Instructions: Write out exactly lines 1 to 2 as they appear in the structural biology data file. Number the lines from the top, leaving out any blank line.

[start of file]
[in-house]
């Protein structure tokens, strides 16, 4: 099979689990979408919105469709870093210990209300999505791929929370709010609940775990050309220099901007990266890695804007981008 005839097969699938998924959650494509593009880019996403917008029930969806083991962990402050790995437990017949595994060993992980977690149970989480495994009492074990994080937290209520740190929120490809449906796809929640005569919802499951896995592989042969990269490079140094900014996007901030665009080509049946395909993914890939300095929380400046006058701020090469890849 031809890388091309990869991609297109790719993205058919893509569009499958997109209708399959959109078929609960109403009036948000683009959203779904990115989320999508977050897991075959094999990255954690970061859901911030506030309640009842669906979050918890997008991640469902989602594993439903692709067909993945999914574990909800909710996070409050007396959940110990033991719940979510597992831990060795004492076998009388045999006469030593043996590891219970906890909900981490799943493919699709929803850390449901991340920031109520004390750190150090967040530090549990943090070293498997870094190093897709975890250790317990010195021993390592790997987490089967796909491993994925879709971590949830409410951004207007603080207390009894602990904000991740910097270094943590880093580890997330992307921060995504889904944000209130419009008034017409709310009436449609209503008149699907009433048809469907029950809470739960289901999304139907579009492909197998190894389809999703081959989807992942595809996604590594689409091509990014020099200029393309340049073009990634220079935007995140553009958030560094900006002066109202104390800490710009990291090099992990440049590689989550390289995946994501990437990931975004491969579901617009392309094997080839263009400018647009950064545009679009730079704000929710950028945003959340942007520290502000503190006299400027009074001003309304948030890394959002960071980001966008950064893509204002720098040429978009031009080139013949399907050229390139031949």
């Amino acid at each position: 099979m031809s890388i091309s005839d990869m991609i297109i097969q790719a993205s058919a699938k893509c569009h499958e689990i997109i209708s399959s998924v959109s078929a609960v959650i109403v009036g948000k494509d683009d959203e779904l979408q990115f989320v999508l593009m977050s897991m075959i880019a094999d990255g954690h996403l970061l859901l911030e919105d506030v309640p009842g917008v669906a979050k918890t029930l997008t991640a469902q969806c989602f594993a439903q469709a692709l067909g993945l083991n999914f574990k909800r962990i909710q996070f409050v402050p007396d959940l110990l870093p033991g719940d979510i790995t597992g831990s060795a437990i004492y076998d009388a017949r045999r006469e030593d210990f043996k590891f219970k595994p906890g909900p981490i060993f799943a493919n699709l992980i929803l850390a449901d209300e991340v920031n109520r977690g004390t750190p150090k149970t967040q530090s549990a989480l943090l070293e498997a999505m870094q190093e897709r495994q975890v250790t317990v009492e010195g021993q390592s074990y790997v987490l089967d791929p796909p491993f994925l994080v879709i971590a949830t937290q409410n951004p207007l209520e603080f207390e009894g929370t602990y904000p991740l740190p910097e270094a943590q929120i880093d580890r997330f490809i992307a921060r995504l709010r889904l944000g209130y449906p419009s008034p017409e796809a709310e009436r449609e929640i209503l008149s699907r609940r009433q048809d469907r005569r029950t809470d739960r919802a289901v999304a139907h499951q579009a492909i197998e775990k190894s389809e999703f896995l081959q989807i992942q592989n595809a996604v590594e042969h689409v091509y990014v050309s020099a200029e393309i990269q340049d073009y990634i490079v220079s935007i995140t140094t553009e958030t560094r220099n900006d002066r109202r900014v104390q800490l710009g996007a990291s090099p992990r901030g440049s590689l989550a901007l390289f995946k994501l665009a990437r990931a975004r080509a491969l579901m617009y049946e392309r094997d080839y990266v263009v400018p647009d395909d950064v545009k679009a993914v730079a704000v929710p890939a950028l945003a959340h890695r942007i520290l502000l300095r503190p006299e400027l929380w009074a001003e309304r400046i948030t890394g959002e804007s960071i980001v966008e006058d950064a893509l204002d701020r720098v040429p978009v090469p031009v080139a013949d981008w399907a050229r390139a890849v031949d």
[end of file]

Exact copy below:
[in-house]
């Protein structure tokens, strides 16, 4: 099979689990979408919105469709870093210990209300999505791929929370709010609940775990050309220099901007990266890695804007981008 005839097969699938998924959650494509593009880019996403917008029930969806083991962990402050790995437990017949595994060993992980977690149970989480495994009492074990994080937290209520740190929120490809449906796809929640005569919802499951896995592989042969990269490079140094900014996007901030665009080509049946395909993914890939300095929380400046006058701020090469890849 031809890388091309990869991609297109790719993205058919893509569009499958997109209708399959959109078929609960109403009036948000683009959203779904990115989320999508977050897991075959094999990255954690970061859901911030506030309640009842669906979050918890997008991640469902989602594993439903692709067909993945999914574990909800909710996070409050007396959940110990033991719940979510597992831990060795004492076998009388045999006469030593043996590891219970906890909900981490799943493919699709929803850390449901991340920031109520004390750190150090967040530090549990943090070293498997870094190093897709975890250790317990010195021993390592790997987490089967796909491993994925879709971590949830409410951004207007603080207390009894602990904000991740910097270094943590880093580890997330992307921060995504889904944000209130419009008034017409709310009436449609209503008149699907009433048809469907029950809470739960289901999304139907579009492909197998190894389809999703081959989807992942595809996604590594689409091509990014020099200029393309340049073009990634220079935007995140553009958030560094900006002066109202104390800490710009990291090099992990440049590689989550390289995946994501990437990931975004491969579901617009392309094997080839263009400018647009950064545009679009730079704000929710950028945003959340942007520290502000503190006299400027009074001003309304948030890394959002960071980001966008950064893509204002720098040429978009031009080139013949399907050229390139031949």